Reagan also decided to freeze the federal minimum wage level, which from 1980 was slowly but surely eroded by inflation (little more than $7 an hour in 2016, against nearly $11 in 1969). Again, this new political-ideological regime was barely mitigated by the Clinton and Obama years.

Sanders’ success today shows that much of America is tired of rising inequality and these so-called political changes, and intends to revive both a progressive agenda and the American tradition of egalitarianism. Hillary Clinton, who fought to the left of Barack Obama in 2008 on topics such as health insurance, appears today as if she is defending the status quo, just another heiress of the Reagan-Clinton-Obama political regime.

Sanders makes clear he wants to restore progressive taxation and a higher minimum wage ($15 an hour). To this he adds free healthcare and higher education in a country where inequality in access to education has reached unprecedented heights, highlighting a gulf standing between the lives of most Americans, and the soothing meritocratic speeches pronounced by the winners of the system.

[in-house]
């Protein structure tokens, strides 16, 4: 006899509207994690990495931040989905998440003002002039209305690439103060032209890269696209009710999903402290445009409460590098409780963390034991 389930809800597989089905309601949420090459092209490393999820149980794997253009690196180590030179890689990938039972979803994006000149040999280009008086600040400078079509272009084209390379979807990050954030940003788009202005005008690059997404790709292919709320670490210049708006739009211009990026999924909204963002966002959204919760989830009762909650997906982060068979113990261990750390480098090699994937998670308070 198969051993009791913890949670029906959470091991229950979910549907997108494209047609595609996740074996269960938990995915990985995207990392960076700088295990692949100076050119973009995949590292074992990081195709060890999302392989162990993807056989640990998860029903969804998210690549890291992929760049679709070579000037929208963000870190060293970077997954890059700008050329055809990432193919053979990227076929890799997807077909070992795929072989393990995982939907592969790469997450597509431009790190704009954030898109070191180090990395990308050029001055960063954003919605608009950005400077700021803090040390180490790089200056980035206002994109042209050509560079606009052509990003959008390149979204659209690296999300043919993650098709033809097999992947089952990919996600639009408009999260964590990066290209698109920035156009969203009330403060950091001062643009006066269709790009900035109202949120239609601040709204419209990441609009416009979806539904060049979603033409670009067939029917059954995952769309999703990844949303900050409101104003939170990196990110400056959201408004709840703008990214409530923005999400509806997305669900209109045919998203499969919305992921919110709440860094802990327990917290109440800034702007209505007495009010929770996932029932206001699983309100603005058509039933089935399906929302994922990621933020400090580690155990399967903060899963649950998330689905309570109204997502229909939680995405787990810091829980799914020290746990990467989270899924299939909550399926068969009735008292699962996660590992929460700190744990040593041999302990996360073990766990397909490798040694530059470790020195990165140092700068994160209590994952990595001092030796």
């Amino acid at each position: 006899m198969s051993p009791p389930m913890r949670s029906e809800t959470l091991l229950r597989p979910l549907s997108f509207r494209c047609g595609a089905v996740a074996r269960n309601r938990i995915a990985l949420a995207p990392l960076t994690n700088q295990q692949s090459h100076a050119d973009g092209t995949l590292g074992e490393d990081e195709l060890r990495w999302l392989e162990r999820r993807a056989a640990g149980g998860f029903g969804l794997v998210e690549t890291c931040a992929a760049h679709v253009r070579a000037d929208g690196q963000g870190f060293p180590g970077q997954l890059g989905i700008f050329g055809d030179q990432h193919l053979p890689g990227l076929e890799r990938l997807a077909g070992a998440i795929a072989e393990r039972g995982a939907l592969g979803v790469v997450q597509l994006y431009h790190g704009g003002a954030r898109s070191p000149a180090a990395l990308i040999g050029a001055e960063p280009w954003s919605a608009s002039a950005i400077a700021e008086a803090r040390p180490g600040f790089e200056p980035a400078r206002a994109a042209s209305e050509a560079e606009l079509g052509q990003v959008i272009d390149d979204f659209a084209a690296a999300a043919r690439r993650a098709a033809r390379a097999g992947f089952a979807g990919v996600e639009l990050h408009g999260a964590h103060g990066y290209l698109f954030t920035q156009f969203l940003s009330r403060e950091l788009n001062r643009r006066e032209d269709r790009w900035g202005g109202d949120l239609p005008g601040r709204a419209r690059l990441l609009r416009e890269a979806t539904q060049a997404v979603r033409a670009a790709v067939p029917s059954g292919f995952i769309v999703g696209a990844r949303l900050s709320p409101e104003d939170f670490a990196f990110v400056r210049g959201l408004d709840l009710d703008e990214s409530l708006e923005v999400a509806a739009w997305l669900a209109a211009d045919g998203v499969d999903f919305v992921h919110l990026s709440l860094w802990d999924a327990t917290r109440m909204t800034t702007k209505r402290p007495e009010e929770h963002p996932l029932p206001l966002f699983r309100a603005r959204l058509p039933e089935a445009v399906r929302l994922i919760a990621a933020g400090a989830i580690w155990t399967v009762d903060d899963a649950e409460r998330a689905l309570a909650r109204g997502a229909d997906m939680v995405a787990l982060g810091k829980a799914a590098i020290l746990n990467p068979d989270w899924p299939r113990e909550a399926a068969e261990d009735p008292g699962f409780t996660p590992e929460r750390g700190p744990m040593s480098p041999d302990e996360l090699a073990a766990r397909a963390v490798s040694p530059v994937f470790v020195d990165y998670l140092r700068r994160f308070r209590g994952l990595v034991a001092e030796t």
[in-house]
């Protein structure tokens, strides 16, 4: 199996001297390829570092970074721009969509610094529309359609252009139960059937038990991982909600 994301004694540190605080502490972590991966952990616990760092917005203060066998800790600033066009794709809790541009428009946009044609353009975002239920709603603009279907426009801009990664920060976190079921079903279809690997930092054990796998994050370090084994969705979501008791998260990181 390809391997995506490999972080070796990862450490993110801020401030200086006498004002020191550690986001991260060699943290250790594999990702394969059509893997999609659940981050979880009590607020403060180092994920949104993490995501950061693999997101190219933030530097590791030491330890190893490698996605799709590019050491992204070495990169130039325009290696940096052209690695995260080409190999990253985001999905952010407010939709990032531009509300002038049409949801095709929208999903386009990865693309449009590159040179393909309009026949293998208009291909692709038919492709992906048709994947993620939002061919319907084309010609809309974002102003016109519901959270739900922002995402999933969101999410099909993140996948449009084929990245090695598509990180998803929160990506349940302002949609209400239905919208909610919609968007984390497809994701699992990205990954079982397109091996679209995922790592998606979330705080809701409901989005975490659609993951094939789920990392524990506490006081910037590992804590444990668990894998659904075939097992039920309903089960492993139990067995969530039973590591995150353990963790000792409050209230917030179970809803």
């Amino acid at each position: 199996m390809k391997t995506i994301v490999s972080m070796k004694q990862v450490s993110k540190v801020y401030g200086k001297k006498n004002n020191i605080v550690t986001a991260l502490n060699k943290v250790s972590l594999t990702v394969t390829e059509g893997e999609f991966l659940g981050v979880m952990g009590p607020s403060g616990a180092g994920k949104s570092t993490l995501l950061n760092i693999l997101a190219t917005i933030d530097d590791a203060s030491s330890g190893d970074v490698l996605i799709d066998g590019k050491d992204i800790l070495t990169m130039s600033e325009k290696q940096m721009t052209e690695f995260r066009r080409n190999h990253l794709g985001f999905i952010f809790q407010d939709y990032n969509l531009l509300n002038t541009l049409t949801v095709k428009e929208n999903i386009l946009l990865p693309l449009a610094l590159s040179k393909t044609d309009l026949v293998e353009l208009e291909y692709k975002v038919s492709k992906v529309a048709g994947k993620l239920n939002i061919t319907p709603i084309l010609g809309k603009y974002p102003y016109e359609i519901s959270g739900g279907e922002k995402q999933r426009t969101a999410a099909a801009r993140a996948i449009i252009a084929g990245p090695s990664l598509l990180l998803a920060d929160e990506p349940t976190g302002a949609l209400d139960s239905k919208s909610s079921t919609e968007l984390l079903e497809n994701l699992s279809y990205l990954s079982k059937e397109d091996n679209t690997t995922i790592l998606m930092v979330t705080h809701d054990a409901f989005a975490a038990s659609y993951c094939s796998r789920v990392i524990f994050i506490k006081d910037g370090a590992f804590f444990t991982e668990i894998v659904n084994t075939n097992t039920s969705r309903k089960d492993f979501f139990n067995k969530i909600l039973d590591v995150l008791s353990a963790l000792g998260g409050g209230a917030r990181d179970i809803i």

Meanwhile, the Republican party sinks into a hyper-nationalist, anti-immigrant and anti-Islam discourse (even though Islam isn’t a great religious force in the country), and a limitless glorification of the fortune amassed by rich white people. The judges appointed under Reagan and Bush have lifted any legal limitation on the influence of private money in politics, which greatly complicates the task of candidates like Sanders.

However, new forms of political mobilization and crowdfunding can prevail and push America into a new political cycle. We are far from gloomy prophecies about the end of history.

The only significant factor missing in Piketty’s analysis is the role of minority voters in relation to the Clinton machine. But that may change, as Sanders and his proposals receive more attention in the weeks and months ahead.

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The usual argument against substantially raising the minimum wage—to, say, $15 an hour—is that we don’t have any data to analyze the effects on unemployment of such a large increase. Better, critics argue, to settle for a much smaller increase, where the data indicate no substantial effects, one way or the other.

However, Teresa Tritch points out, U.S. history does offer a relevant example: 1950, when the minimum wage went from 40 cents an hour to 75 cents an hour, an increase of 87.5 percent.

The entire raise took effect on Jan. 25, 1950, just 90 days after the passage of the law that authorized it. Some 1.5 million workers saw their wages rise.